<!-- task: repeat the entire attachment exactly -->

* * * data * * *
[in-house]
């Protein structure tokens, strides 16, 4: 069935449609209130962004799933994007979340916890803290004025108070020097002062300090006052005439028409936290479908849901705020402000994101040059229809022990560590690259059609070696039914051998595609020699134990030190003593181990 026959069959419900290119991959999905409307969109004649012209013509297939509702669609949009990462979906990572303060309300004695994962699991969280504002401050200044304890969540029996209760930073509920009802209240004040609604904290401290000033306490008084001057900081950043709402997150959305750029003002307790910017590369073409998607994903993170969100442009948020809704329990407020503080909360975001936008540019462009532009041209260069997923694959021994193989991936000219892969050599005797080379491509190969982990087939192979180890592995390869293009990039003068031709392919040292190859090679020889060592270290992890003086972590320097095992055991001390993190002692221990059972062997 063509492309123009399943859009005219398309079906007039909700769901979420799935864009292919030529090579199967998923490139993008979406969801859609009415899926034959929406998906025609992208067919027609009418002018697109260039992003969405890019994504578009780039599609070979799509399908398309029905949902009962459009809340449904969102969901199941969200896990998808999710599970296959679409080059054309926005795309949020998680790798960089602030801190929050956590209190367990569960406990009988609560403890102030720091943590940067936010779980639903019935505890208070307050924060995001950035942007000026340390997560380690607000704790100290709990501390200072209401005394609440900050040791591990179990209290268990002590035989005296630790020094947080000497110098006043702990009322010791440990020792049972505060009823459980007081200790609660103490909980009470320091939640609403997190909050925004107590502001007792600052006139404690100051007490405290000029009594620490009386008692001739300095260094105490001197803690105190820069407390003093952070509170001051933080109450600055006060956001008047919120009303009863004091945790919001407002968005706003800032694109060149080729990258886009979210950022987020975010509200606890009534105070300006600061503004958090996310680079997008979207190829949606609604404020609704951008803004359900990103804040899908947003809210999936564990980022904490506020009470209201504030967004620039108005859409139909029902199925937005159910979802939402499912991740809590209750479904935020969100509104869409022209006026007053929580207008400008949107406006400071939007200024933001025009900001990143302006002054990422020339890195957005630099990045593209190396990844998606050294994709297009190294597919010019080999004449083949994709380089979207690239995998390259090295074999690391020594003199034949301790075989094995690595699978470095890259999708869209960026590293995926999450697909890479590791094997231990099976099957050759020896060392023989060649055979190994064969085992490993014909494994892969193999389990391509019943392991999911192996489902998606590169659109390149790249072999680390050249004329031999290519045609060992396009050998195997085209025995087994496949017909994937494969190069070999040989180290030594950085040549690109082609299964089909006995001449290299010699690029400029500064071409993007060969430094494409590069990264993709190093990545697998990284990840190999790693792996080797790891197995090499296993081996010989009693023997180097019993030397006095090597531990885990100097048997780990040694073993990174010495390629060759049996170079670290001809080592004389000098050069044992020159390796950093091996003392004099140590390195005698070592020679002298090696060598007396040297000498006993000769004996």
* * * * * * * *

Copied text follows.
[in-house]
């Protein structure tokens, strides 16, 4: 069935449609209130962004799933994007979340916890803290004025108070020097002062300090006052005439028409936290479908849901705020402000994101040059229809022990560590690259059609070696039914051998595609020699134990030190003593181990 026959069959419900290119991959999905409307969109004649012209013509297939509702669609949009990462979906990572303060309300004695994962699991969280504002401050200044304890969540029996209760930073509920009802209240004040609604904290401290000033306490008084001057900081950043709402997150959305750029003002307790910017590369073409998607994903993170969100442009948020809704329990407020503080909360975001936008540019462009532009041209260069997923694959021994193989991936000219892969050599005797080379491509190969982990087939192979180890592995390869293009990039003068031709392919040292190859090679020889060592270290992890003086972590320097095992055991001390993190002692221990059972062997 063509492309123009399943859009005219398309079906007039909700769901979420799935864009292919030529090579199967998923490139993008979406969801859609009415899926034959929406998906025609992208067919027609009418002018697109260039992003969405890019994504578009780039599609070979799509399908398309029905949902009962459009809340449904969102969901199941969200896990998808999710599970296959679409080059054309926005795309949020998680790798960089602030801190929050956590209190367990569960406990009988609560403890102030720091943590940067936010779980639903019935505890208070307050924060995001950035942007000026340390997560380690607000704790100290709990501390200072209401005394609440900050040791591990179990209290268990002590035989005296630790020094947080000497110098006043702990009322010791440990020792049972505060009823459980007081200790609660103490909980009470320091939640609403997190909050925004107590502001007792600052006139404690100051007490405290000029009594620490009386008692001739300095260094105490001197803690105190820069407390003093952070509170001051933080109450600055006060956001008047919120009303009863004091945790919001407002968005706003800032694109060149080729990258886009979210950022987020975010509200606890009534105070300006600061503004958090996310680079997008979207190829949606609604404020609704951008803004359900990103804040899908947003809210999936564990980022904490506020009470209201504030967004620039108005859409139909029902199925937005159910979802939402499912991740809590209750479904935020969100509104869409022209006026007053929580207008400008949107406006400071939007200024933001025009900001990143302006002054990422020339890195957005630099990045593209190396990844998606050294994709297009190294597919010019080999004449083949994709380089979207690239995998390259090295074999690391020594003199034949301790075989094995690595699978470095890259999708869209960026590293995926999450697909890479590791094997231990099976099957050759020896060392023989060649055979190994064969085992490993014909494994892969193999389990391509019943392991999911192996489902998606590169659109390149790249072999680390050249004329031999290519045609060992396009050998195997085209025995087994496949017909994937494969190069070999040989180290030594950085040549690109082609299964089909006995001449290299010699690029400029500064071409993007060969430094494409590069990264993709190093990545697998990284990840190999790693792996080797790891197995090499296993081996010989009693023997180097019993030397006095090597531990885990100097048997780990040694073993990174010495390629060759049996170079670290001809080592004389000098050069044992020159390796950093091996003392004099140590390195005698070592020679002298090696060598007396040297000498006993000769004996």